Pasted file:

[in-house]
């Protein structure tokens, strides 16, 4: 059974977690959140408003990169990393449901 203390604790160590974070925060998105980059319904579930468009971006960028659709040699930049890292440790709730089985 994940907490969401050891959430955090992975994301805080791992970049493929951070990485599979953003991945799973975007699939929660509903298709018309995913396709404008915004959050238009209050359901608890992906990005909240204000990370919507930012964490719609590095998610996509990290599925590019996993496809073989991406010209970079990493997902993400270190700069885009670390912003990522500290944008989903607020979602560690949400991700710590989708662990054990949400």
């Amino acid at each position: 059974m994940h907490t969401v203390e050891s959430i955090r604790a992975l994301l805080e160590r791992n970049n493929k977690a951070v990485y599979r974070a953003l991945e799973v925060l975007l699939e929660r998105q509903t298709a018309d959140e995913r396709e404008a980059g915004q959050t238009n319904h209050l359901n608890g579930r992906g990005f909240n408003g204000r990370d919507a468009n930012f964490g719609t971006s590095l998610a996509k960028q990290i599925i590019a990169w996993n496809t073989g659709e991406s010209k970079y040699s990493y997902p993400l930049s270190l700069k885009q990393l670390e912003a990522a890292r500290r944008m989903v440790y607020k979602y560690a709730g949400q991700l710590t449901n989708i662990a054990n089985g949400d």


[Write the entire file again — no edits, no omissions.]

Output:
[in-house]
């Protein structure tokens, strides 16, 4: 059974977690959140408003990169990393449901 203390604790160590974070925060998105980059319904579930468009971006960028659709040699930049890292440790709730089985 994940907490969401050891959430955090992975994301805080791992970049493929951070990485599979953003991945799973975007699939929660509903298709018309995913396709404008915004959050238009209050359901608890992906990005909240204000990370919507930012964490719609590095998610996509990290599925590019996993496809073989991406010209970079990493997902993400270190700069885009670390912003990522500290944008989903607020979602560690949400991700710590989708662990054990949400």
């Amino acid at each position: 059974m994940h907490t969401v203390e050891s959430i955090r604790a992975l994301l805080e160590r791992n970049n493929k977690a951070v990485y599979r974070a953003l991945e799973v925060l975007l699939e929660r998105q509903t298709a018309d959140e995913r396709e404008a980059g915004q959050t238009n319904h209050l359901n608890g579930r992906g990005f909240n408003g204000r990370d919507a468009n930012f964490g719609t971006s590095l998610a996509k960028q990290i599925i590019a990169w996993n496809t073989g659709e991406s010209k970079y040699s990493y997902p993400l930049s270190l700069k885009q990393l670390e912003a990522a890292r500290r944008m989903v440790y607020k979602y560690a709730g949400q991700l710590t449901n989708i662990a054990n089985g949400d």